Republic of the Philippines
G.R. No. 170141             April 22, 2008
JAPAN AIRLINES, petitioner,
JESUS SIMANGAN, respondent.
D E C I S I O N
REYES R.T., J.:
WHEN an airline issues a ticket to a passenger confirmed on a particular flight on a certain date, a contract of carriage arises, and the passenger has every right to expect that he would fly on that flight and on that date. If he does not, then the carrier opens itself to a suit for breach of contract of carriage.1
The power to admit or not an alien into the country is a sovereign act which cannot be interfered with even by Japan Airlines (JAL).2
In this petition for review on certiorari,3 petitioner JAL appeals the: (1) Decision4 dated May 31, 2005 of the Court of Appeals (CA) ordering it to pay respondent Jesus Simangan moral and exemplary damages; and (2) Resolution5 of the same court dated September 28, 2005 denying JAL's motion for reconsideration.
In 1991, respondent Jesus Simangan decided to donate a kidney to his ailing cousin, Loreto Simangan, in UCLA School of Medicine in Los Angeles, California, U.S.A. Upon request of UCLA, respondent undertook a series of laboratory tests at the National Kidney Institute in Quezon City to verify whether his blood and tissue type are compatible with Loreto's.6 Fortunately, said tests proved that respondent's blood and tissue type were well-matched with Loreto's.7
Respondent needed to go to the United States to complete his preliminary work-up and donation surgery. Hence, to facilitate respondent's travel to the United States, UCLA wrote a letter to the American Consulate in Manila to arrange for his visa. In due time, respondent was issued an emergency U.S. visa by the American Embassy in Manila.8
Having obtained an emergency U.S. visa, respondent purchased a round trip plane ticket from petitioner JAL for US$1,485.00 and was issued the corresponding boarding pass.9 He was scheduled to a particular flight bound for Los Angeles, California, U.S.A. via Narita, Japan.10
On July 29, 1992, the date of his flight, respondent went to Ninoy Aquino International Airport in the company of several relatives and friends.11 He was allowed to check-in at JAL's counter.12 His plane ticket, boarding pass, travel authority and personal articles were subjected to rigid immigration and security routines.13 After passing through said immigration and security procedures, respondent was allowed by JAL to enter its airplane.14
While inside the airplane, JAL's airline crew suspected respondent of carrying a falsified travel document and imputed that he would only use the trip to the United States as a pretext to stay and work in Japan.15 The stewardess asked respondent to show his travel documents. Shortly after, the stewardess along with a Japanese and a Filipino haughtily ordered him to stand up and leave the plane.16 Respondent protested, explaining that he was issued a U.S. visa. Just to allow him to board the plane, he pleaded with JAL to closely monitor his movements when the aircraft stops over in Narita.17 His pleas were ignored. He was then constrained to go out of the plane.18 In a nutshell, respondent was bumped off the flight.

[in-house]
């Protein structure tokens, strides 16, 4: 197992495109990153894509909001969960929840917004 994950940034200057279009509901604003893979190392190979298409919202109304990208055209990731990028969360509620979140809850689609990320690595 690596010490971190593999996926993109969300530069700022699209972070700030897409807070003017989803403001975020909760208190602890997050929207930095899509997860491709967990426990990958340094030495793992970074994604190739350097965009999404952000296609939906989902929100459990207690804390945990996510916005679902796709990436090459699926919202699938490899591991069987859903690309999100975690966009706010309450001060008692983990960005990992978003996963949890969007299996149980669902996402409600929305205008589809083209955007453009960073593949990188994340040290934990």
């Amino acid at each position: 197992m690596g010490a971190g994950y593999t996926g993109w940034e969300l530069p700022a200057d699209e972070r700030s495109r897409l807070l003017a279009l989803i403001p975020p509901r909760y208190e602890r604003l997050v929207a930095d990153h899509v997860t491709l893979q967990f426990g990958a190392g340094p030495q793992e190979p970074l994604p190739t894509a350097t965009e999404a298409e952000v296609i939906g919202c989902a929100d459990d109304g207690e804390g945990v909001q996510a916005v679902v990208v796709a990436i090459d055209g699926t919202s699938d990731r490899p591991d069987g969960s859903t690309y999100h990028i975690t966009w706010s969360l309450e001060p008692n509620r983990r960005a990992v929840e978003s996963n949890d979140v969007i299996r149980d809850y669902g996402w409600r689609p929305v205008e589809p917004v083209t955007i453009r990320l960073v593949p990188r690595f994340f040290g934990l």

Respondent went to JAL's ground office and waited there for three hours. Meanwhile, the plane took off and he was left behind.19 Afterwards, he was informed that his travel documents were, indeed, in order.20 Respondent was refunded the cost of his plane ticket less the sum of US$500.00 which was deducted by JAL.21 Subsequently, respondent's U.S. visa was cancelled.22
Displeased by the turn of events, respondent filed an action for damages against JAL with the Regional Trial Court (RTC) in Valenzuela City, docketed as Civil Case No. 4195-V-93. He claimed he was not able to donate his kidney to Loreto; and that he suffered terrible embarrassment and mental anguish.23 He prayed that he be awarded
P3 million as moral damages, P1.5 million as exemplary damages and P500,000.00 as attorney's fees.24
JAL denied the material allegations of the complaint. It argued, among others, that its failure to allow respondent to fly on his scheduled departure was due to "a need for his travel documents to be authenticated by the United States Embassy"25 because no one from JAL's airport staff had encountered a parole visa before.26 It posited that the authentication required additional time; that respondent was advised to take the flight the following day, July 30, 1992. JAL alleged that respondent agreed to be rebooked on July 30, 1992.27
JAL also lodged a counterclaim anchored on respondent's alleged wrongful institution of the complaint. It prayed for litigation expenses, exemplary damages and attorney's fees.28